DES MOINES — Pete Buttigieg, the 37-year-old mayor of South Bend, Ind., raised more money than any other contender in the 2020 presidential field during the last fundraising quarter. He has traveled around the country for months trying to introduce himself to Americans and given dozens of media interviews to raise his profile.

But as he made his way down the grand concourse of the Iowa State Fair not long ago, surrounded by a horde of cameras, a woman stopped dead in her tracks looking at the mob. She squinted and cocked her head, trying to identify the young man ahead of her before giving up.

“Who are you?” the woman called out, as the candidate passed by.

“My name is Pete,” Buttigieg responded. “I’m running for president.”

“Who?” she replied.

Buttigieg on Saturday began airing his first ad, in Iowa, to reintroduce himself and surmount a challenge familiar to many presidential candidates still in the race but struggling to grow their support — finding a breakthrough message that persuades people to vote for him rather than others in this year’s historically large field of candidates.

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The still-fluid race for the Democratic nomination has split into two distinct groups: the candidates who have succeeded in crafting a distinct message and those who haven’t.

For months, the three top-polling Democratic candidates have distinguished themselves with crystal-clear, if varied, arguments. Former vice president Joe Biden is running to “restore the soul” of the country to the pre-Donald Trump era. Sen. Bernie Sanders (I-Vt.) promises a Democratic-socialist revolution that puts government in charge of huge sectors of the economy. And Sen. Elizabeth Warren (D-Mass.) is asking the country to “dream big” for structural changes to take away the power of economic and political elites.

The others in the race have found it more difficult to offer the same kind of coherence between their policy and campaign approaches, and are still developing their pitch and the organization to back it up months after their announcements.

After an uneven start, former congressman Beto O’Rourke (D-Tex.) refashioned his campaign in August as a moral crusade against Trumpism, after a mass shooting in his hometown of El Paso. Sen. Kamala D. Harris (D-Calif.) has shifted her focus, casting herself more recently as “a problem-solving president,” and a foil to both the more sweeping, ideological government overhauls advocated by Sanders and Warren and the return to normalcy advertised by Biden. But that pitch requires far more explanation than the alternatives.

Buttigieg is facing pressure to demonstrate that he has the message that can elevate his campaign to match the hype and expectations he fanned early on in some corners of the party.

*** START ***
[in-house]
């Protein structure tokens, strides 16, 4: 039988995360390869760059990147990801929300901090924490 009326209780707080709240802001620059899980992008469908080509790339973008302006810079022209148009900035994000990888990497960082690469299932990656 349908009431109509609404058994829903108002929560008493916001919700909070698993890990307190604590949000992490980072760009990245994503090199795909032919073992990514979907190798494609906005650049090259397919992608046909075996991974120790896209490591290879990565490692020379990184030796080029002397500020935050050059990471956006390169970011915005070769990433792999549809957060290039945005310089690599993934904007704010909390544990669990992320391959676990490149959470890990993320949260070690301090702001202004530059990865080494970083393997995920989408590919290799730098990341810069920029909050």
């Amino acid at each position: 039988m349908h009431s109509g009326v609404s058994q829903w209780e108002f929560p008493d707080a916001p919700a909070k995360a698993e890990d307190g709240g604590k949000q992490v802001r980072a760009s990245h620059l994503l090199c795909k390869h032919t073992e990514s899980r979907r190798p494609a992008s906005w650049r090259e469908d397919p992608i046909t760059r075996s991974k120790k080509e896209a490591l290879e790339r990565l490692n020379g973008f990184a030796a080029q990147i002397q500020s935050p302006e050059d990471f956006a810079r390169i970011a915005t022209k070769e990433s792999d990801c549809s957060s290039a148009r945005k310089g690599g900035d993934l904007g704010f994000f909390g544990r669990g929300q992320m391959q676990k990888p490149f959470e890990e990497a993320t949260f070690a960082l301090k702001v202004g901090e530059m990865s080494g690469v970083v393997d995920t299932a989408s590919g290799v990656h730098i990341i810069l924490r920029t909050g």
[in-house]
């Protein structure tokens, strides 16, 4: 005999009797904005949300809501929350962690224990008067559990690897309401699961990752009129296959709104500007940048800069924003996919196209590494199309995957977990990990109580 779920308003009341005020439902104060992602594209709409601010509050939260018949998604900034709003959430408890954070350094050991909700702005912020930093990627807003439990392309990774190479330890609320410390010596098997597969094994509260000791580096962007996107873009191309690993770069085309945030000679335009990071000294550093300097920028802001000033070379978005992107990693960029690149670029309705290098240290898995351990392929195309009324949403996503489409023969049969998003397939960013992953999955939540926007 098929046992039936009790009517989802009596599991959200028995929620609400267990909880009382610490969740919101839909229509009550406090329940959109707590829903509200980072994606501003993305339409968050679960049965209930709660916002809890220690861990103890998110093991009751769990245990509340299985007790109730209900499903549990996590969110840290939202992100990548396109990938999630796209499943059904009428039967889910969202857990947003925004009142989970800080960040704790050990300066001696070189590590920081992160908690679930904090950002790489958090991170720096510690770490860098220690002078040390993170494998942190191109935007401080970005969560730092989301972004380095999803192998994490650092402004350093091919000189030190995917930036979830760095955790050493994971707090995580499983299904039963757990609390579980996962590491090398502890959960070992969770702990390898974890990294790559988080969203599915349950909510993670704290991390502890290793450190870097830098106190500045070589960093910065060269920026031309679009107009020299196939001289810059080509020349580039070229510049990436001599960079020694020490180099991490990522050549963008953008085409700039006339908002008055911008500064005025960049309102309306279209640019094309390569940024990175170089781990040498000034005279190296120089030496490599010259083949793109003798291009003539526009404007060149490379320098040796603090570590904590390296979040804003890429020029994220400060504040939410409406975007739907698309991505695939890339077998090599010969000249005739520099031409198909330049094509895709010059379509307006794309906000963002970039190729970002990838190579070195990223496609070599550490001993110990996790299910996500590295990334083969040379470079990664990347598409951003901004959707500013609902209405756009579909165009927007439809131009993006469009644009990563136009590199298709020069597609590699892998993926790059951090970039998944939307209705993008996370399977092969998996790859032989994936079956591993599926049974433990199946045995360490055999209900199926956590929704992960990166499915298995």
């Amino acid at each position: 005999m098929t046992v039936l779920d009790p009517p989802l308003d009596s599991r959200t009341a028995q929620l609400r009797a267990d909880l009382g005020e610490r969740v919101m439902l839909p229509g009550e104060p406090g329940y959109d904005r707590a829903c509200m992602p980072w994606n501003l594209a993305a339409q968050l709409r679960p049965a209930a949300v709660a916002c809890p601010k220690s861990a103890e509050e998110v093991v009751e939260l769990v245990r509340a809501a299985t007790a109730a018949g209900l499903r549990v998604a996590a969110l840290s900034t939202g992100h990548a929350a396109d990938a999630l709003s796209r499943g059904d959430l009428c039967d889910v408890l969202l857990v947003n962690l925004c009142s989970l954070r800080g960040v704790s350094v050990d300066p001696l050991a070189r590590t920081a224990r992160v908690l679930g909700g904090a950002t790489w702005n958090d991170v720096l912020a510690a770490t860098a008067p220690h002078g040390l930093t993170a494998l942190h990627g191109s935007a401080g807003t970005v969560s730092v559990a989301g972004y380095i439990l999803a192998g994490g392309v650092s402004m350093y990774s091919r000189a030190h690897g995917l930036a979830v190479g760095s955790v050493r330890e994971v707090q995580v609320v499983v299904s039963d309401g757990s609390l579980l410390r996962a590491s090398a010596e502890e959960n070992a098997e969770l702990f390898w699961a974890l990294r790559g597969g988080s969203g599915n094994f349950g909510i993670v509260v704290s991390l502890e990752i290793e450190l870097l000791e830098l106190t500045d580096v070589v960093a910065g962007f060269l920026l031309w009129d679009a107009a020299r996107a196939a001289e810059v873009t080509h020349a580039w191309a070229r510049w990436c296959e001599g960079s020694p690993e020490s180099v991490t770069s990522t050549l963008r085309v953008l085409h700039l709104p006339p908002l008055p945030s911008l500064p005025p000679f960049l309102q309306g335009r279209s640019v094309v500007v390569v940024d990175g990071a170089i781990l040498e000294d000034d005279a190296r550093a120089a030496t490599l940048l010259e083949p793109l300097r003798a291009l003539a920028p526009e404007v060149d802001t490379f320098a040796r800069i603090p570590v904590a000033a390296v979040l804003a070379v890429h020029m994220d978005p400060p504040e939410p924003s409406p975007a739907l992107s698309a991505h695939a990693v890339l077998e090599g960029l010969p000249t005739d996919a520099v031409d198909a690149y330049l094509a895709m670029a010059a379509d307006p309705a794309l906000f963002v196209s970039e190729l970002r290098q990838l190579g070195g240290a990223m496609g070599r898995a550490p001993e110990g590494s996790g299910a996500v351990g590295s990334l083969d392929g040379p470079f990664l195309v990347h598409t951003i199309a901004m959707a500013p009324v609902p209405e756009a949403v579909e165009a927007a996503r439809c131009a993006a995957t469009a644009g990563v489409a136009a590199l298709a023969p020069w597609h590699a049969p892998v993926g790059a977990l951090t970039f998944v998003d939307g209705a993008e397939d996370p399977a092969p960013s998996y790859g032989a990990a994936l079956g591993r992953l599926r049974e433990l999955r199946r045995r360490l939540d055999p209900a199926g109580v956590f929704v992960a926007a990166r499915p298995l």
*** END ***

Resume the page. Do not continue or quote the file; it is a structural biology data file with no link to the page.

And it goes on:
Privately, Democrats close to the campaign have urged Buttigieg to offer a more clarifying argument for why he’s running for president and why his candidacy is distinctive.

“You have got to have a reason for why people will vote for you. And it has got to be easily articulatable. It has got to be ‘here’s what I stand for,’ not what I am not for,” said a Democrat close to the Buttigieg campaign who spoke on the condition of anonymity to candidly discuss the mayor’s strategy.

Buttigieg seems to be trying. In his Iowa ad, which features an image of Buttigieg during his 2014 tour of duty in Afghanistan with the Navy Reserve, he presents himself as a calm, fresh-faced outsider from Washington offering “real solutions, not more polarization.”

He has echoed that message on the trail in recent weeks, refining his vague “Win the Era” slogan to an argument meant to more firmly position him as a next-generation change agent, with center-left policy views like Biden and an urgency to shake up the system more reminiscent of Warren and Sanders, the liberal disrupters in the race.

“I’m afraid our country is running out of time,” Buttigieg recently told a group of 500 voters in Fairfield, Iowa. “If we are going to move our country forward, it’s going to require walking away from that recycled set of arguments that hasn’t gotten us anywhere and actually getting something done. That’s why I am running for president.”

As Buttigieg tweaks his message, his campaign has launched a surge of staff and resources in first-voting Iowa. As of this past week, Buttigieg had 100 staffers on the ground, the largest organization in the state, competing with Warren, Harris and others who have had substantial operations for months. The campaign is opening 20 district offices and plans to hire more staff in coming weeks. He also is expanding in the first primary state, New Hampshire.